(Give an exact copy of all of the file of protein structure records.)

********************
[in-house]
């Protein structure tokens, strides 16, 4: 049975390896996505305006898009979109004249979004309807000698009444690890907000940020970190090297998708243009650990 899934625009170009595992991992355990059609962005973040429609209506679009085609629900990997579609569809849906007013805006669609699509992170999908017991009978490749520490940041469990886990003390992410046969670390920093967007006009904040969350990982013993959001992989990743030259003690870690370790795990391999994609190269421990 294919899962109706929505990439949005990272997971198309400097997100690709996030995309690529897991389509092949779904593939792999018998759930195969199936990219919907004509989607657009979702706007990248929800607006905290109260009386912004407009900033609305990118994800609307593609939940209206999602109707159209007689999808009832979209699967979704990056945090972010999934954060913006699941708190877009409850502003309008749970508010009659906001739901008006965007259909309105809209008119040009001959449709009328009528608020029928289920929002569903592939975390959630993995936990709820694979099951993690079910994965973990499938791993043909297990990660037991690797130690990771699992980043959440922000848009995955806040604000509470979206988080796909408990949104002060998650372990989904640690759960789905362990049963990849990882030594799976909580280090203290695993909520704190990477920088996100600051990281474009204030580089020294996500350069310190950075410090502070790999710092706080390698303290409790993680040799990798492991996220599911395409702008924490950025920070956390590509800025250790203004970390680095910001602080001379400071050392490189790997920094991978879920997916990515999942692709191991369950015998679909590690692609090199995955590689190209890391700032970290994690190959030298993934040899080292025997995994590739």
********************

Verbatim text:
[in-house]
């Protein structure tokens, strides 16, 4: 049975390896996505305006898009979109004249979004309807000698009444690890907000940020970190090297998708243009650990 899934625009170009595992991992355990059609962005973040429609209506679009085609629900990997579609569809849906007013805006669609699509992170999908017991009978490749520490940041469990886990003390992410046969670390920093967007006009904040969350990982013993959001992989990743030259003690870690370790795990391999994609190269421990 294919899962109706929505990439949005990272997971198309400097997100690709996030995309690529897991389509092949779904593939792999018998759930195969199936990219919907004509989607657009979702706007990248929800607006905290109260009386912004407009900033609305990118994800609307593609939940209206999602109707159209007689999808009832979209699967979704990056945090972010999934954060913006699941708190877009409850502003309008749970508010009659906001739901008006965007259909309105809209008119040009001959449709009328009528608020029928289920929002569903592939975390959630993995936990709820694979099951993690079910994965973990499938791993043909297990990660037991690797130690990771699992980043959440922000848009995955806040604000509470979206988080796909408990949104002060998650372990989904640690759960789905362990049963990849990882030594799976909580280090203290695993909520704190990477920088996100600051990281474009204030580089020294996500350069310190950075410090502070790999710092706080390698303290409790993680040799990798492991996220599911395409702008924490950025920070956390590509800025250790203004970390680095910001602080001379400071050392490189790997920094991978879920997916990515999942692709191991369950015998679909590690692609090199995955590689190209890391700032970290994690190959030298993934040899080292025997995994590739």